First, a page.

We believe shared singing is great fun and builds and strengthens community and self expression. We want singing to be a greater part of our daily lives. We hope that these pages give you ideas and resources to help you clearly envision and set up the group singing situation you prefer.

Julia Friend and Nicole Singer want to thank these folks for contributing content and suggestions: Chris Bracken, Ulrike Brauneis, Dennis Cook, Judy Cook, Alan Friend, Rosalie Friend, Chloe Maher, Liz Minler, Rick Mohr, Justin Morrison, Talitha Phillips, Scott Prouty, Ken Schatz, Charmaine Slaven, Natty Smith, Stefan Read, Jenni Voorhees, Heather Wood.

Click on the tabs below to read more in your area of interest, singer or organizer. Within each tab are accordian dropdowns to information in that category. Click on the accordian title to open the article; click on it again to close it.

General Information

What is a Folk Sing?

There are many styles of folk singing communities, like Folk Sing, Pub Sing, Song Swap, Round Robin, Sing Along, and Hootenany. This guide discusses some potential common elements of these events.

See How Will Your Sing Work? for a starter list of possibilities.

Characteristics of folk sings:

  • They are participatory, not performance oriented, so everyone gets a turn.
  • There’s usually a leader for each song.
  • Usually participants can sing along on the chorus (of songs that have one) and only need to know all the words to songs they want to lead.
  • They focus on vocal participation first. Instruments, if present, are used for back-up.

These events might include sea music and sea shanties, gospel, work songs, drinking songs, ballads, and much more. (This guide does not delve into the singing of Shape Note music or rounds.)

The best way to ensure a good time for all is to clearly envision and proactively communicate the kind of singing experience you want to create with participants. To this end, we’ve distilled the building blocks of these events. You can use them to help you clarify the aspects of your singing event that are unique.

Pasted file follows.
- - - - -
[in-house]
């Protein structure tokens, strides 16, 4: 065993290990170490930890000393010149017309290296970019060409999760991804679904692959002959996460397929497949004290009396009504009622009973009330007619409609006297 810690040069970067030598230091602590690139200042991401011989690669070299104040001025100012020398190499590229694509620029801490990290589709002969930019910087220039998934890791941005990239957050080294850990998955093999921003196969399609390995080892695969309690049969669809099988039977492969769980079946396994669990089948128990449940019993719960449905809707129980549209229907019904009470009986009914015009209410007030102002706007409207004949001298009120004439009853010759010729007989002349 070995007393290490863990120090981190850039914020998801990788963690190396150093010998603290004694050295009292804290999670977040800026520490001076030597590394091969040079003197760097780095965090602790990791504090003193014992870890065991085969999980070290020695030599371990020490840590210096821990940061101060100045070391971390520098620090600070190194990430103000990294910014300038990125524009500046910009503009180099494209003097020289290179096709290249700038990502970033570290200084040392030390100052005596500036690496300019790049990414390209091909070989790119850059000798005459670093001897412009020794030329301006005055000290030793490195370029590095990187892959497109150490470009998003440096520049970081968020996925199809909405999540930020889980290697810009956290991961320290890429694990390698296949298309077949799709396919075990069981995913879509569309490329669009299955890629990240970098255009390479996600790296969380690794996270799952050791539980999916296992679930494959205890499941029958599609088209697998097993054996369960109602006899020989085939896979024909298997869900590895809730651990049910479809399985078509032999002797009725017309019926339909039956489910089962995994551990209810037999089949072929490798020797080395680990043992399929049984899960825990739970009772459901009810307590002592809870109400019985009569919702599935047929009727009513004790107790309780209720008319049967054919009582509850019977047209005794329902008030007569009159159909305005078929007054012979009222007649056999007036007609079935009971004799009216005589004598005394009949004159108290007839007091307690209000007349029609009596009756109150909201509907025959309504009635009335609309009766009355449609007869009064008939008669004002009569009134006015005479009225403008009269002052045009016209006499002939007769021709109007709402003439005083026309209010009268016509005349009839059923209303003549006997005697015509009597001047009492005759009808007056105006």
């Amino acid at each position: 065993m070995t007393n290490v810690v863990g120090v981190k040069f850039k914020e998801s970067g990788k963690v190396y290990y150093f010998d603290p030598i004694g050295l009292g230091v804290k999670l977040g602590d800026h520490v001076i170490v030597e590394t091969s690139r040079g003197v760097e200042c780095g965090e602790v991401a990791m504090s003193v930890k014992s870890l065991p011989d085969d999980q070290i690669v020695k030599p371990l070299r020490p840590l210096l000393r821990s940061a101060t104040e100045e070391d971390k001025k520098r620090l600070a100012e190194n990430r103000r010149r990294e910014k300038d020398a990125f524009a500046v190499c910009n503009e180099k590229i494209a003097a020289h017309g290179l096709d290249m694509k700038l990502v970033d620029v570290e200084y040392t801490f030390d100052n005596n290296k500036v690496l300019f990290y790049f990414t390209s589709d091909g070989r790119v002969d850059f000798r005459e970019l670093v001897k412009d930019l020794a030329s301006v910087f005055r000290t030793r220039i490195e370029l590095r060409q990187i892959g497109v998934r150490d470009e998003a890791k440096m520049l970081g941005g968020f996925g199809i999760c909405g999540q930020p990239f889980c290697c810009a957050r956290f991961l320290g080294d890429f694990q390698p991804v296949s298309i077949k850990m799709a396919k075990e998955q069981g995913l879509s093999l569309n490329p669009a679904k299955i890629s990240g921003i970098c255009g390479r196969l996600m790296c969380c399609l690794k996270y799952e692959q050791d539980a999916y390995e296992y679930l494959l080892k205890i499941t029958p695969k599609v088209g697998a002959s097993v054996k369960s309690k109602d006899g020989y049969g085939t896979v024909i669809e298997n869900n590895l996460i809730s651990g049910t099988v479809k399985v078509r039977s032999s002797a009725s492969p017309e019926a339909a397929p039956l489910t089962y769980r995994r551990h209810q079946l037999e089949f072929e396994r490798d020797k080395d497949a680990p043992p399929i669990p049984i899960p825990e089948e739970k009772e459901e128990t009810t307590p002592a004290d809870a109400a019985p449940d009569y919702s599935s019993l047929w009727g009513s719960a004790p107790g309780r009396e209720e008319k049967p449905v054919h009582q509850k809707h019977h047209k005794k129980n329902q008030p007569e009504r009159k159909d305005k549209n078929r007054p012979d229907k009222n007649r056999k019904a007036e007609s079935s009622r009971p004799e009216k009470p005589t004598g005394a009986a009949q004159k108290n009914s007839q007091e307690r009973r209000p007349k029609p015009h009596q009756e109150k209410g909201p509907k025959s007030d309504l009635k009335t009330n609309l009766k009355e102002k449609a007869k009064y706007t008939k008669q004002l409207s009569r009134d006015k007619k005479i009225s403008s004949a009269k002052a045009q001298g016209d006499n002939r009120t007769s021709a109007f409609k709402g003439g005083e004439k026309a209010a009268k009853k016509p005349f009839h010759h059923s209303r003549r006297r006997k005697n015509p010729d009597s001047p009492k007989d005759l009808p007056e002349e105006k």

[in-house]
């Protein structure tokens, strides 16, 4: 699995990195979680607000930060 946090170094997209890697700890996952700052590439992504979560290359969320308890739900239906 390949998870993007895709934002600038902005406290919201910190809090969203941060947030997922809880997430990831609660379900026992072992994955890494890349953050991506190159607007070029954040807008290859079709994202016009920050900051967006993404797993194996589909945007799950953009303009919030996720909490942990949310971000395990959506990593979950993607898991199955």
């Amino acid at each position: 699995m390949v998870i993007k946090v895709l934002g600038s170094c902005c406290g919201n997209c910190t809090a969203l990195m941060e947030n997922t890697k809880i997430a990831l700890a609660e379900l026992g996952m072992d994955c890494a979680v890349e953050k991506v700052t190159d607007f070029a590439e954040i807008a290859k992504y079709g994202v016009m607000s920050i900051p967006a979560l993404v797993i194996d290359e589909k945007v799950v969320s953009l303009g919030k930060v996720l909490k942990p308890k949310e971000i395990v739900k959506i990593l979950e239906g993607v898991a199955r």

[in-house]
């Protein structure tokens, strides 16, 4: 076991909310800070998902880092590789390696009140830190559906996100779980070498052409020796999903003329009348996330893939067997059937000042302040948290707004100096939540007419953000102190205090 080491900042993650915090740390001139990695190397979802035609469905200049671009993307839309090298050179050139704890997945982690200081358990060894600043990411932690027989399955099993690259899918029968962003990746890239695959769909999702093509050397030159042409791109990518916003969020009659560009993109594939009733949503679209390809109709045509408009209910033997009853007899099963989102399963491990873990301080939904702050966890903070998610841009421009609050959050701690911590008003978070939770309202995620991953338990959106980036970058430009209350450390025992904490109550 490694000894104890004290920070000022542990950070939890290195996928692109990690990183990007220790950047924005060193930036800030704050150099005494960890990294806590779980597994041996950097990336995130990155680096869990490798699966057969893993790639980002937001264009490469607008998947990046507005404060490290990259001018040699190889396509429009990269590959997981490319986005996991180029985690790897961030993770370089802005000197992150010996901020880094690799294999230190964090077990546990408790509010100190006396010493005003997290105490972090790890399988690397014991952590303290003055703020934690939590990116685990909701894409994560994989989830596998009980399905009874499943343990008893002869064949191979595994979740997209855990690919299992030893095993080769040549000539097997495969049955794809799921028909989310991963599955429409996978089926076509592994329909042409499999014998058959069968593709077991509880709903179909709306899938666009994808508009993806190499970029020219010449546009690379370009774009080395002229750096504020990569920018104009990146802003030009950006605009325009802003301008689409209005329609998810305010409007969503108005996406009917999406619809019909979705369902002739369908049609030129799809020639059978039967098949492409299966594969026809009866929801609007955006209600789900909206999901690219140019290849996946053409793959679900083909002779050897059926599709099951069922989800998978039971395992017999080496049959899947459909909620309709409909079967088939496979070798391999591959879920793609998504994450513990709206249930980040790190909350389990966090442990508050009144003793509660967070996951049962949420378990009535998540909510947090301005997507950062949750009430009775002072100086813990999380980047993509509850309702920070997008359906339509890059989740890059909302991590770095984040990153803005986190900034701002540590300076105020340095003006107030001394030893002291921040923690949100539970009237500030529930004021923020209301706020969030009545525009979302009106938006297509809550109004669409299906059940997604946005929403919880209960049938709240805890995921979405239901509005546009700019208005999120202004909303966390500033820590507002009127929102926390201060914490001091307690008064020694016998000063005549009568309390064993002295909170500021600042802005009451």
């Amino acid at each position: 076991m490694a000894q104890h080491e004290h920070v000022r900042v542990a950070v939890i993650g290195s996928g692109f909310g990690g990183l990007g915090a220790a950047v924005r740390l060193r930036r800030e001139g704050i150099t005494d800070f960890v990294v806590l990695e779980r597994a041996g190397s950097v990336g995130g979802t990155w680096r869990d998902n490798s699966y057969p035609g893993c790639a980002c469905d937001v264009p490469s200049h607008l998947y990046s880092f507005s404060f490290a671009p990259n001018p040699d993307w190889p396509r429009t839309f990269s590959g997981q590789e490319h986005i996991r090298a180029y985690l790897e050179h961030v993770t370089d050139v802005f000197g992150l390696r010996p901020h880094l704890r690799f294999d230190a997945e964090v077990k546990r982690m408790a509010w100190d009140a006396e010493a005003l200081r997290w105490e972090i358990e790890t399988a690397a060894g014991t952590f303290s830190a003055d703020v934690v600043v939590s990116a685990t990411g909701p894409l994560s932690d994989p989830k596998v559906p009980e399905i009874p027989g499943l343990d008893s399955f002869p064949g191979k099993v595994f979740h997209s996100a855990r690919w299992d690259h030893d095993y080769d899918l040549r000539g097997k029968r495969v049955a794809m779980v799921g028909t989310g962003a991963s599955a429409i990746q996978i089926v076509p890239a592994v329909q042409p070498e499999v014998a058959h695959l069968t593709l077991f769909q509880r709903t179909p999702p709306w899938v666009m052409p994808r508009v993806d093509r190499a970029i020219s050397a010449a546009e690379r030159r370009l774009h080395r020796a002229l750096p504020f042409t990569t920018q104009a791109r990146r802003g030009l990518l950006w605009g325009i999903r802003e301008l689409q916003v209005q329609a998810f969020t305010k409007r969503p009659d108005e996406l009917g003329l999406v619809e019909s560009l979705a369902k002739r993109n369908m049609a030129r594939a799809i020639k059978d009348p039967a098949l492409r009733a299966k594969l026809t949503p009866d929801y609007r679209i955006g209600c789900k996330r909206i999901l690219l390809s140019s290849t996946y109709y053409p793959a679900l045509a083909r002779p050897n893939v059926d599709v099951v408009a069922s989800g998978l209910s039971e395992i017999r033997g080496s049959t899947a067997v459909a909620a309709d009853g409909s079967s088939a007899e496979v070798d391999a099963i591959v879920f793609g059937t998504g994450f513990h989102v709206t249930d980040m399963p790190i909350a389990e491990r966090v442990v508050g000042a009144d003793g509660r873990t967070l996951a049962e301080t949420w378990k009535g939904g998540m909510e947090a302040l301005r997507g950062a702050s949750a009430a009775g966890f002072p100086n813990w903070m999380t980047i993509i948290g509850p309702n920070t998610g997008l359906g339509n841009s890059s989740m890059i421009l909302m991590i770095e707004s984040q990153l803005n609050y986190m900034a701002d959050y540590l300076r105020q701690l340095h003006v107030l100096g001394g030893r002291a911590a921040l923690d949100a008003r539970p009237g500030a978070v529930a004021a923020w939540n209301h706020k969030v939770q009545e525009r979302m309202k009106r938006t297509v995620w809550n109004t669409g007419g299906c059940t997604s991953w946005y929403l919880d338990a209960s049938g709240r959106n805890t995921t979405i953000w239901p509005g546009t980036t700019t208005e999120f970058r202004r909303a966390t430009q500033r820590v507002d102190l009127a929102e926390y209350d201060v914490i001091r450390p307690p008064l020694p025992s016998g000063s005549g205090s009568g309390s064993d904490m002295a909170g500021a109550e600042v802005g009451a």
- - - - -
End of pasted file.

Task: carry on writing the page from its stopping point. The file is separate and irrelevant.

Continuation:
What makes group singing fun?

The aim of a good singing session is to make every attendee feel like a participant, not just a passive listener. Some hallmarks of a good session are:

  1. Inclusion: Everyone should feel they are part of the session.
  2. Acceptance: Even if the singer or the song is not top quality, or is not to an individual’s taste, each singer and each song is accepted by the group and given an attentive hearing.
  3. Encouragement: Applause, a word of approval, a thumbs-up, or a smile makes a singer very happy. This is a great way to make sure new singers feel welcomed and valued in the group.
  4. Surprise: Learning a new song, remembering an old song you’ve forgotten, hearing a new person sing, all offer variety and new experiences that add to the success of the session.

Song Resources

There are many folk resource indexes online. Our lists are by no means comprehensive, but they will give you a good place to start.

This page contains the following sections:

Online Audio Archives

Historical collections of source recordings. These are source recordings of singers who we might consider "tradition bearers." Try them out if you want to learn or listen to some old folk songs or old singing styles.

  • Digital Archive Streamer — Virtual radio station of music archives. Streaming tool that searches several online archive at once and makes playlists. Great for easy listening and new discoveries. Includes Sacred Harp, Lomax recordings, HonkingDuck collection of 78 rpm records, and more.
  • Digital Library of Appalachia — "Several thousand non-commercial sound recordings that document much of Appalachian music's geographic, ethnic, vocal, and instrumental diversity."
  • Max Hunter Collection — "Archive of almost 1600 Ozark Mountain folk songs, recorded between 1956 and 1976." Great collection.
  • Traditional Adirondack Music — Streaming mp3s of old singers from the North Woods.
  • British Library Archival Sound Recordings, World and Traditional Music — Ethnographic collections predominantly from Africa, South Asia, and Australasia.